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Cheap wind and solar allows Powershop to cut tariffs to customers

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Victorian customers of electricity retailer Powershop can expect to pay around $70 less a year for their electricity costs starting this month, after the company announced a price cut it said was “all thanks to renewable energy.”

The upstart retailer, that is owned by New Zealand utility Meridian Energy, said on Thursday the March 1 decrease of around 5 per cent amounted to savings of $70 a year for an average customer.

In a video explaining the price cut, Powershop Australia boss Ed McManus points to the three hydro power stations the company had recently bought, and the long-term power purchase agreements it had signed new wind and solar farms in Victoria and New South Wales.

As we reported, those wind and solar contracts were part of a huge deal Powershop secured in February, after being “stunned” by the low prices offered in the time since it went to market for proposals last year.

As well as helping Powershop to reduce its prices, the deal has meant that Victoria’s biggest solar project, the 200MW Kiamal Solar Farm near Ouyen, can be built by Total Eren, a joint venture that combines the French oil giant and a renewable energy developer.

Powershop will also take the output from the 54MW Salt Creek wind farm, currently under construction near Woorndoo, around 250km west of Melbourne, and part of the output from CWP’s 135MW Crudine Ridge wind farm, to be built south of Mudgee in NSW.

“The price that we get the energy from these new wind and solar farms is cheaper than the energy we can get from the normal wholesale market day to day,” McManus said this week.

“What that means is, we take the benefits of those lower costs and pass that on to our customer in terms of cheaper rates.”

McManus also noted that the two wind farms the company already owned and operated had helped it to manage customers’ risk of exposure to high wholesale prices.

“In future we can do that more effectively and cheaper because we’ll have access to a diverse set of renewable generation; hydro and the new wind and solar.

“So all of that means doing that more effectively, and at lower cost, and we’re passing that on to you our customers, in the form of lower costs.

(Today’s) price drop is around 5 per cent, which means for the average customer it’s about $70 a year, and all of that is thanks to renewable energy.”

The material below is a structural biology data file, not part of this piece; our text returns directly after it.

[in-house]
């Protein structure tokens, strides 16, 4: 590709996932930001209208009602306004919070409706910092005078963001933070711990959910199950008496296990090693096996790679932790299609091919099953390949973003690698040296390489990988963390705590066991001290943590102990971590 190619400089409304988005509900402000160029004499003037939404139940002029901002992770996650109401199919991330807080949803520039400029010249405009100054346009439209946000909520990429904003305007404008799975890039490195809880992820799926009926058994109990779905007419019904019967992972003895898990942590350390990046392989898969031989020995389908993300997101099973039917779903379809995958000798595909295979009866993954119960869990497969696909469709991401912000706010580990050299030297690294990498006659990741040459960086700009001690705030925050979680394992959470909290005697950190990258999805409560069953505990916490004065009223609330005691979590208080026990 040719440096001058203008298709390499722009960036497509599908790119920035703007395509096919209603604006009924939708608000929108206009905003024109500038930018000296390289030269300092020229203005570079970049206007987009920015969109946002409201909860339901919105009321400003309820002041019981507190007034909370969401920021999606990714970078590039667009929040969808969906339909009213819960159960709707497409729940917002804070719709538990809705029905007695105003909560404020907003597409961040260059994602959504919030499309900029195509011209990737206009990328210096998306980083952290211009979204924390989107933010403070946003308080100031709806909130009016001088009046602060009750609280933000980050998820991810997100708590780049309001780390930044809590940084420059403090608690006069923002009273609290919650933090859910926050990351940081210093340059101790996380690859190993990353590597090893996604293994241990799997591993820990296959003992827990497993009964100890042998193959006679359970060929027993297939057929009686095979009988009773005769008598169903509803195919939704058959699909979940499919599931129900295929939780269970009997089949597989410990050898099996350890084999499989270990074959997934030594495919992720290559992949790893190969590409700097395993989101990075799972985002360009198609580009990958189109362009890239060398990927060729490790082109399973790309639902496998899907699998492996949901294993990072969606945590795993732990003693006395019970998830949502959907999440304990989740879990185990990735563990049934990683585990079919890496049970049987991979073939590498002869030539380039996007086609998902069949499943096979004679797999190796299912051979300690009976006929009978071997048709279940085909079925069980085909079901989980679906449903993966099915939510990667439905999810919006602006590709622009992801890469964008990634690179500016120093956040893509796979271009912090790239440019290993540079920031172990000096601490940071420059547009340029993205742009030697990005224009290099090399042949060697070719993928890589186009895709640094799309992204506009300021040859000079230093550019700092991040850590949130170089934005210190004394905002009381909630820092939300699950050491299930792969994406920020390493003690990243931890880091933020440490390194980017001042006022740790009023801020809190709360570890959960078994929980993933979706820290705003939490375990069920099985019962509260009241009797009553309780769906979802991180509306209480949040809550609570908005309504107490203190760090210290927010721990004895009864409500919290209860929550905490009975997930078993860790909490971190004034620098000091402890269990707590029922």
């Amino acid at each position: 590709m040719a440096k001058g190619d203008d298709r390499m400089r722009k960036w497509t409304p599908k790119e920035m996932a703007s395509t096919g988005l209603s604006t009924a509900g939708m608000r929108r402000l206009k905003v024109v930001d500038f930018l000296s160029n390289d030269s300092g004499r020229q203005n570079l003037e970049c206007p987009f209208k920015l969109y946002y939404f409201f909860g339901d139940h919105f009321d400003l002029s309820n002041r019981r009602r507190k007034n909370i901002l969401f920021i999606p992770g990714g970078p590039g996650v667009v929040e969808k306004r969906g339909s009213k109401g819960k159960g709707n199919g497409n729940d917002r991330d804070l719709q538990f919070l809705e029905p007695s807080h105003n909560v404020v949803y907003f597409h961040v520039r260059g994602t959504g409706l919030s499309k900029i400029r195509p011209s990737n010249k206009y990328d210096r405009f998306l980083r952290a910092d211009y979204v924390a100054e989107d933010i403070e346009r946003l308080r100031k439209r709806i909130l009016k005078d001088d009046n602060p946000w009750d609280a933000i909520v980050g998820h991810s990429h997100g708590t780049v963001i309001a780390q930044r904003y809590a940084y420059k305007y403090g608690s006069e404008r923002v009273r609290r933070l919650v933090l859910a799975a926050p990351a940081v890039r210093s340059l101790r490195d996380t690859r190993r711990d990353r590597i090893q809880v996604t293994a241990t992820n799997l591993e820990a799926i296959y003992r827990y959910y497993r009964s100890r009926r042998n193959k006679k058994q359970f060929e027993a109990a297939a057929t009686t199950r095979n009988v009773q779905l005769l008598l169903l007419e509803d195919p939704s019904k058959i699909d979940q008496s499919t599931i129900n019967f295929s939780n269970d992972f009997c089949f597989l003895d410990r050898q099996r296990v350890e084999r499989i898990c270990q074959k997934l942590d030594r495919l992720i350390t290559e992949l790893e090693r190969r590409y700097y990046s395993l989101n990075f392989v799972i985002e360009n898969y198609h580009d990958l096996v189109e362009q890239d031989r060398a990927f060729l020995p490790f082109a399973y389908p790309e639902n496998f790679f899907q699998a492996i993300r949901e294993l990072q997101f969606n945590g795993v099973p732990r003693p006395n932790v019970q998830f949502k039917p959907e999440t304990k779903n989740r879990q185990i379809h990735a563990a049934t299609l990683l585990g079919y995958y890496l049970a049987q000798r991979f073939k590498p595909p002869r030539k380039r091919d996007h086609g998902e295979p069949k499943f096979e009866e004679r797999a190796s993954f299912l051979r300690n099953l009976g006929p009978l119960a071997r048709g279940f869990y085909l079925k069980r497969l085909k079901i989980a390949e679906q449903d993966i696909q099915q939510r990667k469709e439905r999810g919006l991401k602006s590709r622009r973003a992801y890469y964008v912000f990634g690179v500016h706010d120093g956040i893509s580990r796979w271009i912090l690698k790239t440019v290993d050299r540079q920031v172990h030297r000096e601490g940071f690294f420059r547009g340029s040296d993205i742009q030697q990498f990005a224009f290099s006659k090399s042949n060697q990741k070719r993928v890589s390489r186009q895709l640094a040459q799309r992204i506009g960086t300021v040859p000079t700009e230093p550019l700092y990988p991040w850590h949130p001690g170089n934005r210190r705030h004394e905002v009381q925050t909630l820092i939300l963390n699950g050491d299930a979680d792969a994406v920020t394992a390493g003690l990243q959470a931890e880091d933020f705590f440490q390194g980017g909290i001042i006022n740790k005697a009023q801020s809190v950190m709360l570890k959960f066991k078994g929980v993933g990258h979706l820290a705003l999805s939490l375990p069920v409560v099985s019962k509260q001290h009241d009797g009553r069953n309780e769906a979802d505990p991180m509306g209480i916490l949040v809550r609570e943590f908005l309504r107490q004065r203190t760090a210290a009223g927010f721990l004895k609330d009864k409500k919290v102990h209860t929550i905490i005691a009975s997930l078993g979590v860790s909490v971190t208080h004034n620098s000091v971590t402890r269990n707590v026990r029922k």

As for Powershop customers in other states, McManus said that NSW and Queensland would have have a price change in the middle of the year, that would coincides with when the retailer would start to get energy from Crudine Ridge winds farm.

“So we’ll be taking that into account, of course, at that time,” he said.  

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  • GlennM

    Nooooo a kiwi company offering Aussies a good deal…this must be stopped immediately

    • Joe

      …but it is 100% Aussie RE being sold.

      • Tony Wilson

        Actually, this is not quite true. It’s only so when southern Australia in in the grip of summer northerlies, or freezing winter southerlies, or the prevailing westerly winds. With easterlies, however, it’s not Aussie RE -, it’s second-hand wind recycled from New Zealand.

        Jokes aside, this is excellent news. Very pleased with my new discount. They are a great company to deal with as a power supplier – so much so that I looked them up and bought some shares in the parent company for my super fund.

  • Jon

    And the paradigm starts to shift….

    Cheaper power leads to more customers which leads to better purchasing power, it will take a while but the bigger gentailers will be seeing this as the thin end of the wedge!!

    I’m in Qld, going to compare tonight and shift accounts if they are competitive.

    • Hettie

      Remember that Powershop prices include GST. Most others do not.

      • Spillmill

        And they discount the supply charge which is great for solar or low power users.

  • Rod

    Please come to South Australia. I’ll switch immediately.

  • Denis Cheong

    It’s easy to tout a 5% price drop when you’ve been creeping your prices up by many orders of magnitude more than this over the last couple of years, and obscuring it from your customers by removing per unit prices from your app. Given PowerShop don’t show unit prices any more, who would ever be able to tell whether this has actually flowed through to customers?

    • Chris

      “Many orders of magnitude” – I didn’t realise how cheap power must have been a couple of years ago!

      I must admit I’m not terribly keen on the all in wrapped up price, a la Powershop, but if you want to find out the daily charge and cost per kWh just go to Usage->Your Rates where you will find out these things.

      I’m a Powershop customer and have no other association with them.